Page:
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In my multiple choice Quiz show project on google app engine multiple users can use the webapp simultaneously once they are login. But due to some reason they are interfering with each others instances. Scenario example: Suppose user A wants to use the quiz show for 10 questions and at the same time user B wants to run the quiz show for 10 questions on another machine. But since they are using the application at the same, they are only getting 5 questions each and their result getting messed up. Does anybody know how to avoid it ? I am not using any session or cookies till now. Is that a solution or something else? Thanks

def display(request): skipped_questions=[] question_number=[] user_answer_list=[] answer_list=[] all_questions=[] if request.method=='POST': initial_value=1 id_list=[] result=Questions.objects.all() for i in result: id_list.append(id_value)

    for i in random_questions_list:
    template_value={ 'output': new_question,'minutes':minutes,'seconds':seconds,'question_list':question_list }
    return render_to_response("quiz.html",template_value)

Followup-@Adam:Hi,I have removed global variables and again the program is working fine when I am working alone on my laptop. But when I am asking my colleague to try from his end,we both are getting same questions and interfering in each others sessions due to which end output getting messed up. I started using gae-sessions and able to use request.session but how should I use gae-sessions in this scenario. Let me know if I am not clear.

share|improve this question
Remember that requests to an AppEngine application are still just HTTP requests and are thus stateless. You are going to have to do something to distinguish one request from another. – Adam Crossland Feb 24 '11 at 18:17
Are you using sessions for this purpose? I really feel like I need to see the relevant code from the view. – jMyles Feb 24 '11 at 18:20
Show us how you associate questions with users! – Daniel Roseman Feb 24 '11 at 18:39
Merciful code Jesus! So many globals! – Adam Crossland Feb 24 '11 at 19:03
@SRC: using globals is the wrong way to accomplish what you want to do. You should take all of those globels and store to equivalent data in a dictionary. The dictionary is then passed around between all functions that need to access that data. – Adam Crossland Feb 24 '11 at 19:14

1 Answer 1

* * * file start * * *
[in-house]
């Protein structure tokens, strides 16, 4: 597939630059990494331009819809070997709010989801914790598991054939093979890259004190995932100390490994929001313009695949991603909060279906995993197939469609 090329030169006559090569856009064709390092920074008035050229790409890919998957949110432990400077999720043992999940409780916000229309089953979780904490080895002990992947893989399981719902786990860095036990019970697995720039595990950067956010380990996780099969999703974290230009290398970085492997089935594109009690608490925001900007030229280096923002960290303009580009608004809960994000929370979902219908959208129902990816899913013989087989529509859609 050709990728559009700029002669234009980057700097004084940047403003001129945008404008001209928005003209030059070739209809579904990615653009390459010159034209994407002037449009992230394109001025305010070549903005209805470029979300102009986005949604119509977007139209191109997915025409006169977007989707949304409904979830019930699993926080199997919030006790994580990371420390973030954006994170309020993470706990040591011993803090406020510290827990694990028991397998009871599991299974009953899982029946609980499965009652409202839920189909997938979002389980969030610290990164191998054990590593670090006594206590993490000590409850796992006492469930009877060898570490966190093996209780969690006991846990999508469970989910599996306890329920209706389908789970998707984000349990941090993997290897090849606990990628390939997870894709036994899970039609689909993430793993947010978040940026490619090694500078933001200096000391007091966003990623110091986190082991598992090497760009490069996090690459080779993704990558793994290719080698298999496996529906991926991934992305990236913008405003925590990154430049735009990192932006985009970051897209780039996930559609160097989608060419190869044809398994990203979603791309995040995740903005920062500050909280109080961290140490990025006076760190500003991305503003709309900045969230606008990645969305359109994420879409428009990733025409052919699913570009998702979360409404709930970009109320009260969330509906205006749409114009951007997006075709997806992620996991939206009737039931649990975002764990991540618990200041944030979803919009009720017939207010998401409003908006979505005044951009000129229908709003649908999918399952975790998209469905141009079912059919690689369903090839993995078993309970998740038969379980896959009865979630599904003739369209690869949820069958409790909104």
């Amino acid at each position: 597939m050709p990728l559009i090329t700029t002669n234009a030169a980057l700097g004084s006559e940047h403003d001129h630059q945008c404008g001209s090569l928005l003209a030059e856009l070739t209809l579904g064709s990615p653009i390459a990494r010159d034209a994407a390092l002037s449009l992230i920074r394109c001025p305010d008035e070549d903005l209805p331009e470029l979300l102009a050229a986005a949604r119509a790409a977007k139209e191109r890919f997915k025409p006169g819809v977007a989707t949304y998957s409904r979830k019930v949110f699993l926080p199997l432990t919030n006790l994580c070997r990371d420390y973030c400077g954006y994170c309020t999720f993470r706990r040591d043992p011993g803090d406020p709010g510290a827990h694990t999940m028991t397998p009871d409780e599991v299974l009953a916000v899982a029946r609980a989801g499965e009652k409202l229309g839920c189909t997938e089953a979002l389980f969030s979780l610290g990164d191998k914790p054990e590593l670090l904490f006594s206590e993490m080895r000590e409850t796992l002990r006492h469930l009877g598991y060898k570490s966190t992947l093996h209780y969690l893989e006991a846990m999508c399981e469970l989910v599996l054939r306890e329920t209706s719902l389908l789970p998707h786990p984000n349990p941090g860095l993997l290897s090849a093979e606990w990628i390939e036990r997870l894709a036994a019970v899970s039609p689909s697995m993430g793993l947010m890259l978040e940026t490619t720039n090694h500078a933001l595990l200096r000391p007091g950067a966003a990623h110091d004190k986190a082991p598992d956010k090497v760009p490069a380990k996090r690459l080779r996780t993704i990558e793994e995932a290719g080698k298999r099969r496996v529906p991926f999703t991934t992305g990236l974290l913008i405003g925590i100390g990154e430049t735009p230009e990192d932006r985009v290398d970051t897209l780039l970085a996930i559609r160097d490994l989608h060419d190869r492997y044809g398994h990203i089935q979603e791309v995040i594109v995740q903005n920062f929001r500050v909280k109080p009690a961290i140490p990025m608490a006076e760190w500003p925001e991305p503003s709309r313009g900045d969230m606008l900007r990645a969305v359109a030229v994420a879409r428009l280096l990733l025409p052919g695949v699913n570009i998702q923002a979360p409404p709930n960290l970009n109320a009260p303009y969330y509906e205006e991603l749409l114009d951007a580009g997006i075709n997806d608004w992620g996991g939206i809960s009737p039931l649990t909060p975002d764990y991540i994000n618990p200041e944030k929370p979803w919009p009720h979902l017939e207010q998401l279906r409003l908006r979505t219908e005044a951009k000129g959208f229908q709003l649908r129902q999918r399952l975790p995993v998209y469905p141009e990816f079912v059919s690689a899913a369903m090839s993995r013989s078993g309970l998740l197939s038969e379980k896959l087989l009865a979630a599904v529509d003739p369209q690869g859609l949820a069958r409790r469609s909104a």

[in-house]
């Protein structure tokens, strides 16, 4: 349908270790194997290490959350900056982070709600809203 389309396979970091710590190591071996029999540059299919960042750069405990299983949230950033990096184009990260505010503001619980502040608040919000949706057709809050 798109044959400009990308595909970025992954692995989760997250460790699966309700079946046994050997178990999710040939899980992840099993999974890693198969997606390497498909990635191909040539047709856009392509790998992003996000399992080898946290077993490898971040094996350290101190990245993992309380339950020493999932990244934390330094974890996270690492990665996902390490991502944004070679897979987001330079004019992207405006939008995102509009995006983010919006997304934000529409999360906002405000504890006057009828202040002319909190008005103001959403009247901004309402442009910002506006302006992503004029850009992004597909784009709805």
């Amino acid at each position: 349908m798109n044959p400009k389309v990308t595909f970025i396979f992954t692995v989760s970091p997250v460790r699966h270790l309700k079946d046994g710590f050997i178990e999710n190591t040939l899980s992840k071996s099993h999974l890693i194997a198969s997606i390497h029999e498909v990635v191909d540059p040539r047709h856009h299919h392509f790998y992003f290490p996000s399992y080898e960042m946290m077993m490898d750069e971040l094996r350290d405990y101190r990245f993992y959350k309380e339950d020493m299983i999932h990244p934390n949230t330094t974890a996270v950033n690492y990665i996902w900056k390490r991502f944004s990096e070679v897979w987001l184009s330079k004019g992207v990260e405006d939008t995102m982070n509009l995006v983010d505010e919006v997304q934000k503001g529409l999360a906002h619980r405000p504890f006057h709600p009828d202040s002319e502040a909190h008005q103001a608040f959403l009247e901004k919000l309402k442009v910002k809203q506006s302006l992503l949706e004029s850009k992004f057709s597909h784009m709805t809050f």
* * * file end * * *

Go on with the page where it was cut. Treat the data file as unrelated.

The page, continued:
up vote 2 down vote accepted

Without some concrete details about what kind of data your application stores to make one session different from any other, it is impossible to give you anything really useful, but one approach would be to store it in memcache keyed off of the user's user_id.

Completely hypothetical for-example code:

def get_session_data():
    from google.appengine.api import users

    found_session = None

    user = users.get_current_user()
    if user:
        from google.appengine.api import memcache

        users_session = memcache.get(user.user_id())

    return found_session

def save_session_data(session_object):
    from google.appengine.api import users
    from google.appengine.api import memcache

    memcache.set(users.get_current_user().user_id(), serialized_object)

Now, before you go cutting and pasting, there are a lot of caveats to this approach, and it is meant only as a suggested starting point. Memcache is not guaranteed to hold items in memory, and there are plenty of other competing implementations that would be more reliable in some respects.

Fundamentally, I'd suggest using cookies to store the session data, but AppEngine doesn't have native support for cookies, so you'd have to go find an implementation of them and include it in your code. There are a number of fine implementations that are available on Google Code.

Here are some libraries to pick from that provide cookie support. There are even more.




FOLLOWUP, based on the sample code that you just added: I don't want to put too fine of a point on it, but what you're doing just ain't gonna work.

Using global variables is generally a bad idea, but it is specifically an unworkable idea in a piece of code that is going to be called by many different users in an overlapping-fashion. The best advice that I can give you is to take all of the painful global variables (which are really specific to a particular user), and store them in a dictionary that is specific to a particular user. The pickling/unpickling code that I posted above is a workable approach, but seriously, until you get rid of those globals, your code isn't going to work.

share|improve this answer
@Adam Crossland:First of all thank you and apologies for not accurately defining the problem.Learning Django and GAE from last month so a bit new :-) I will check pickle and cookies more for django-nonrel since I am using that. – SRC Feb 24 '11 at 19:11
Best of luck, @SRC. – Adam Crossland Feb 24 '11 at 19:15
Good answer, but I'd suggest using an existing sessions library, rather than using memcache - or at least use the datastore. – Nick Johnson Feb 25 '11 at 2:37
App Engine's memcache implementation will actually do the pickling for you if you pass it an pickleable object rather than a string, so this can be simplified a bit. – Wooble Feb 25 '11 at 18:57
@Adam:Forgot to close the issue.After some efforts GAE-sessions done the trick.Thank you for your time!! – SRC Mar 15 '11 at 13:16

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